UK's new Brexit strategy won't inhibit trade deals: minister

Kate Garraway Susanna Reid

ITVITV Good Morning Britain Kate Garraway and Susanna Reid quizzed Peter Bone

British Prime Minister Theresa May will set out a blueprint on Thursday for what her government calls "a principled and practical Brexit", putting at its core a plan for a free trade area for goods that has angered many in her party.

Following Mr Johnson and Mr Davis's resignations, two deputy chairmen of the Conservatives - Ben Bradley and Maria Caulfield - quit their posts on Tuesday, claiming the PM's proposals would not harness the benefits of Brexit.

With less than nine months to go, it is a long-delayed decision and has not been without its consequences - Mr Davis and Foreign Secretary Boris Johnson resigned within hours of each other over a plan they said they could not defend.

Andrew Bridgen became the first Conservative MP to publicly confirm he had sent a letter calling for a vote of confidence in the prime minister, it was reported.

He has criticised May over her response to terrorism and approach to Brexit, and infuriated many in Britain when he retweeted a far-right group.

In comments likely to alarm Mrs May, Trump acknowledged the "turmoil" facing her government but said he was nevertheless looking forward to "an interesting time" when he visits the United Kingdom later this week.

But he warned he felt "very strongly about the future of my country" and said Tories had "real concerns" about the direction of Brexit.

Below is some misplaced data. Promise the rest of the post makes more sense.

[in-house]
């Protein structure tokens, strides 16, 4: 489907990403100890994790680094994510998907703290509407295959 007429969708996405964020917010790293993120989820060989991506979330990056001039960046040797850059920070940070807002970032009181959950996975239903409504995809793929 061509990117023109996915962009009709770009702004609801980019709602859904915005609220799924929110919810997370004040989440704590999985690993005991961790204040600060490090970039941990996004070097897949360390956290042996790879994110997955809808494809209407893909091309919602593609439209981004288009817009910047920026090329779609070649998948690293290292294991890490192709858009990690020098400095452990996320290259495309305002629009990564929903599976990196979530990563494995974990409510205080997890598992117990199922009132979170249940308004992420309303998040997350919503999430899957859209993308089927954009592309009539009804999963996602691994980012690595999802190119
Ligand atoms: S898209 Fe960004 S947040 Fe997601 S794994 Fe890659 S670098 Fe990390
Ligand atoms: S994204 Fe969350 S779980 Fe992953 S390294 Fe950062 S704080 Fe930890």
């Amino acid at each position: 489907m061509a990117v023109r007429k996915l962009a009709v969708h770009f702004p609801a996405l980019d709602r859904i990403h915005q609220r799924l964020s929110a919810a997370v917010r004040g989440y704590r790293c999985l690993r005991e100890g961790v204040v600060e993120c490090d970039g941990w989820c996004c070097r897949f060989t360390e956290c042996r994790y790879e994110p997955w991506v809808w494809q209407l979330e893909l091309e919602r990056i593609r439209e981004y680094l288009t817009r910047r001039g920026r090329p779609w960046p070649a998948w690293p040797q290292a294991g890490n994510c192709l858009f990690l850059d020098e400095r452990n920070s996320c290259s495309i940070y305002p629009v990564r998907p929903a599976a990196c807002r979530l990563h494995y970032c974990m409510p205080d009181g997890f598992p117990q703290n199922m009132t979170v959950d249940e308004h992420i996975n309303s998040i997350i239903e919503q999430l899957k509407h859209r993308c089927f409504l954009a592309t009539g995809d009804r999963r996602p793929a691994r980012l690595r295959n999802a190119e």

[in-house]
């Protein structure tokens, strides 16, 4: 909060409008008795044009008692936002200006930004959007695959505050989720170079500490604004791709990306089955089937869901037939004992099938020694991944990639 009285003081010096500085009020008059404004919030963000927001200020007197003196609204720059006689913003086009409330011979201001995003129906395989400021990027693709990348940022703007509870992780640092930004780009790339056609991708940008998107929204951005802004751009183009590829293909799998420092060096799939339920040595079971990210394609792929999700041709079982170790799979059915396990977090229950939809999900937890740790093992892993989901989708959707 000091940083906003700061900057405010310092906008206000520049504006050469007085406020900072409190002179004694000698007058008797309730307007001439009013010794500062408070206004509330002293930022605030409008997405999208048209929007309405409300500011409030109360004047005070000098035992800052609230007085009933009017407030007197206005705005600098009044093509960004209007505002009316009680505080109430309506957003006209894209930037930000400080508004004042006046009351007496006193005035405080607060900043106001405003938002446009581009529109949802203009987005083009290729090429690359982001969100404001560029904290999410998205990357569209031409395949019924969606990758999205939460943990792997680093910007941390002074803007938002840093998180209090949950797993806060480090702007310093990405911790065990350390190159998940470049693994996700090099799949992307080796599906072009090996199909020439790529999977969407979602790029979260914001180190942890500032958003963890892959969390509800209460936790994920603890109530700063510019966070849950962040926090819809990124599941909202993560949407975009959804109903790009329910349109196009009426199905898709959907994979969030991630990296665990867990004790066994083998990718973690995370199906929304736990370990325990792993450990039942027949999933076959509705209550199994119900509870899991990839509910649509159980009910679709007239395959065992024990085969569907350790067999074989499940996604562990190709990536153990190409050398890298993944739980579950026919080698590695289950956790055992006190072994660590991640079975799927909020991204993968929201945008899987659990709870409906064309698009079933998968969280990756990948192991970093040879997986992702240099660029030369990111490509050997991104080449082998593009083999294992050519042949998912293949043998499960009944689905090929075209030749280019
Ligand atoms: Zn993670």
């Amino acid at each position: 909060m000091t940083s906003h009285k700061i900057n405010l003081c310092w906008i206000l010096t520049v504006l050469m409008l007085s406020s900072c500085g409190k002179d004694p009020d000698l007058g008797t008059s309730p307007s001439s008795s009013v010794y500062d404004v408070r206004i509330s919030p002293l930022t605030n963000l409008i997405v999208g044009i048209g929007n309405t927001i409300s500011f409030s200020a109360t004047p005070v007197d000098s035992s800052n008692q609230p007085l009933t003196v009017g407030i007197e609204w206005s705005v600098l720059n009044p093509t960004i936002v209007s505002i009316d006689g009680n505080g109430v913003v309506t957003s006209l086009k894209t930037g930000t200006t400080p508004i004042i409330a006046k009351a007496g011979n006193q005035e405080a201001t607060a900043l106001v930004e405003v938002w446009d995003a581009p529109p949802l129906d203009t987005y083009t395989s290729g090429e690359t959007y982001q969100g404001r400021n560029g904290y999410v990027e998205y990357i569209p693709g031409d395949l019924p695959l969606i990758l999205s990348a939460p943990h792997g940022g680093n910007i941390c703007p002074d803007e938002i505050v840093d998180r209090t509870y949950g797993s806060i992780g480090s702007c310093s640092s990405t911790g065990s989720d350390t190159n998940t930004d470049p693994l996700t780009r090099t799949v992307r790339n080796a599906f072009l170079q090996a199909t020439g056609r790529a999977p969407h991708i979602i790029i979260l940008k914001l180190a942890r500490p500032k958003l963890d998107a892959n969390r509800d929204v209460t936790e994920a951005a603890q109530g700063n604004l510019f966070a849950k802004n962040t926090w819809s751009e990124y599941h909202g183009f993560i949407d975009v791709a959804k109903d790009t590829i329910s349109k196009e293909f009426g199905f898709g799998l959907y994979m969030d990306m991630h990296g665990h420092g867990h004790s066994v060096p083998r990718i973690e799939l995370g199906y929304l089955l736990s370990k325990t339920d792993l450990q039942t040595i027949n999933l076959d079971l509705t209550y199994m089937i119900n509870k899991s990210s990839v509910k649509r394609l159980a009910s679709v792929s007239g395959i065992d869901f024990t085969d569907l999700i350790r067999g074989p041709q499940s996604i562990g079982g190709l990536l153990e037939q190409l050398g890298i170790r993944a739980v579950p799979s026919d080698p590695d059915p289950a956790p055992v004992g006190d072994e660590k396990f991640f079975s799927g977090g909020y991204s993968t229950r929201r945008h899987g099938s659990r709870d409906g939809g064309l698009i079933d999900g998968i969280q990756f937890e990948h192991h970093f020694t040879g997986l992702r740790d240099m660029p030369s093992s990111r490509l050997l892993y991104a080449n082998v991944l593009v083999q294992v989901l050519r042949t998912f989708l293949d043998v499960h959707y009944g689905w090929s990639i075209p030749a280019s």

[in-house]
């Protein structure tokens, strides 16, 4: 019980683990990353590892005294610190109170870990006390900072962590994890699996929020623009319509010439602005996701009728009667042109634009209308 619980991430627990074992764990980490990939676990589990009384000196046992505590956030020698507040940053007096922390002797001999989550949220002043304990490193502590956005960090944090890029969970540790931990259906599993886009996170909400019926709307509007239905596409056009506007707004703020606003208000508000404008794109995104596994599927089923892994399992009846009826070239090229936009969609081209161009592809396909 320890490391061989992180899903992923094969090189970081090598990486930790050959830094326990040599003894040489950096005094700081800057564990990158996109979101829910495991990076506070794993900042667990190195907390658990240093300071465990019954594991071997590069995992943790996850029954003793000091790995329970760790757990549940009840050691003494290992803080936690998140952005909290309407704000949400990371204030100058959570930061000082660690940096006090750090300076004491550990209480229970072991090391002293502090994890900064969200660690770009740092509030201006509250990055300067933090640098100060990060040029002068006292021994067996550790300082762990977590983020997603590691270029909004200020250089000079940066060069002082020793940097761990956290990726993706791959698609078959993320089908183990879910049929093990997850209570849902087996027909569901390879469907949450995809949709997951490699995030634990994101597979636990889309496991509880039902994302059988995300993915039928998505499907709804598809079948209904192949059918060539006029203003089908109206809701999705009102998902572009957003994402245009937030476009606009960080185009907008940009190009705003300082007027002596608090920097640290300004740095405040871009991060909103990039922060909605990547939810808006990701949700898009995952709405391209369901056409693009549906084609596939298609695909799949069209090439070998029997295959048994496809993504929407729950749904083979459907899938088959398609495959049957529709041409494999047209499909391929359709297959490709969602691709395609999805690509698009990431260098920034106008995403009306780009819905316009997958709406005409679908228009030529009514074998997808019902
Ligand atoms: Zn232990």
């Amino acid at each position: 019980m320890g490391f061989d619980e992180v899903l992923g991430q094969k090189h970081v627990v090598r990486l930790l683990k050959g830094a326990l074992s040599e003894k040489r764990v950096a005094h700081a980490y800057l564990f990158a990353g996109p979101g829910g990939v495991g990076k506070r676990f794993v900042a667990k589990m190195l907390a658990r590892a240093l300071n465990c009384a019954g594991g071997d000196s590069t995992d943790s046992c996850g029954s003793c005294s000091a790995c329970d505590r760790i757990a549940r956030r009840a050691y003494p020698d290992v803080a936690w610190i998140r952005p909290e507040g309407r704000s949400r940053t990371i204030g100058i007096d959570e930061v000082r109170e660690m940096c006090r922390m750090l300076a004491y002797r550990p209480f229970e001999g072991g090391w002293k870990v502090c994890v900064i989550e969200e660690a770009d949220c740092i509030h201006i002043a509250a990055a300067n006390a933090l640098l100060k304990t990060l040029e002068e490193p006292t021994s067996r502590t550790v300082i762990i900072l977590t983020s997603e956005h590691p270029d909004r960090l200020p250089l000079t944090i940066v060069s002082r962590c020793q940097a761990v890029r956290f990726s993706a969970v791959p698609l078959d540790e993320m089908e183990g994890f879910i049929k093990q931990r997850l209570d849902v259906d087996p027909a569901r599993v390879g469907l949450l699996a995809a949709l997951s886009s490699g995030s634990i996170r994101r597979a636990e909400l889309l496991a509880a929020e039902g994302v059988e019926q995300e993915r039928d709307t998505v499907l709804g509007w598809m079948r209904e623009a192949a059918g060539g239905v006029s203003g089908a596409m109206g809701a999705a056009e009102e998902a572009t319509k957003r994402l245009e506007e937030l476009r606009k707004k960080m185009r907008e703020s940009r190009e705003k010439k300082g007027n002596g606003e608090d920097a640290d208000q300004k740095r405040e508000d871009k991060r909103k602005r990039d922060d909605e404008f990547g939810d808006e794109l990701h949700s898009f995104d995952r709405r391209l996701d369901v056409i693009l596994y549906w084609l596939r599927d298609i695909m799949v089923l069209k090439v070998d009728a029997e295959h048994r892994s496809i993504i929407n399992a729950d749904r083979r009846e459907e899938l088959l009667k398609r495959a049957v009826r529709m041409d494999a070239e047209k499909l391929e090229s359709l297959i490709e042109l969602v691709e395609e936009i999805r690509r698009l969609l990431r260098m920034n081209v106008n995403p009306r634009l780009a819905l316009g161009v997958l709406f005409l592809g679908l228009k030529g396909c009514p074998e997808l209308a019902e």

The resignations have plunged her government into a crisis that could challenge her leadership and result in a no-confidence vote in parliament.

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Seven MPs including Boris Johnson and David Davis have quit their posts, condemning the Chequers plan for proposing too close a relationship with the European Union after Brexit.

Johnson, a polarising figure and a former mayor of London, was a leading spokesperson for the campaign calling for Britain's departure from the European Union in advance of a June 2016 referendum.

Much as arithmetic suggests that they now don't have the support inside the parliamentary party to dislodge the Prime Minister, time is a-ticking for the hardline Brexiteers. The Conservatives now have 316 MPs so 48 of them would need to write such letters to challenge May.

Mrs May received a rousing reception from the 1922 Committee of Tory backbench MPs on Monday night, although Mr Rees-Mogg said it was "delusional" to suggest that the meeting was indicative of the mood of the party.

In a policy paper, the government will outline proposals to allow Britain to maintain close economic and security ties with the European Union even after it leaves the bloc in March.

He said Brexiteers need to accept that pursuing a hard Brexit would likely fail to clear the Commons, risk thousands of job losses and threaten peace in Northern Ireland.

But many pro-Brexit lawmakers are furious at a plan they say will stop Britain forging an independent economic course.

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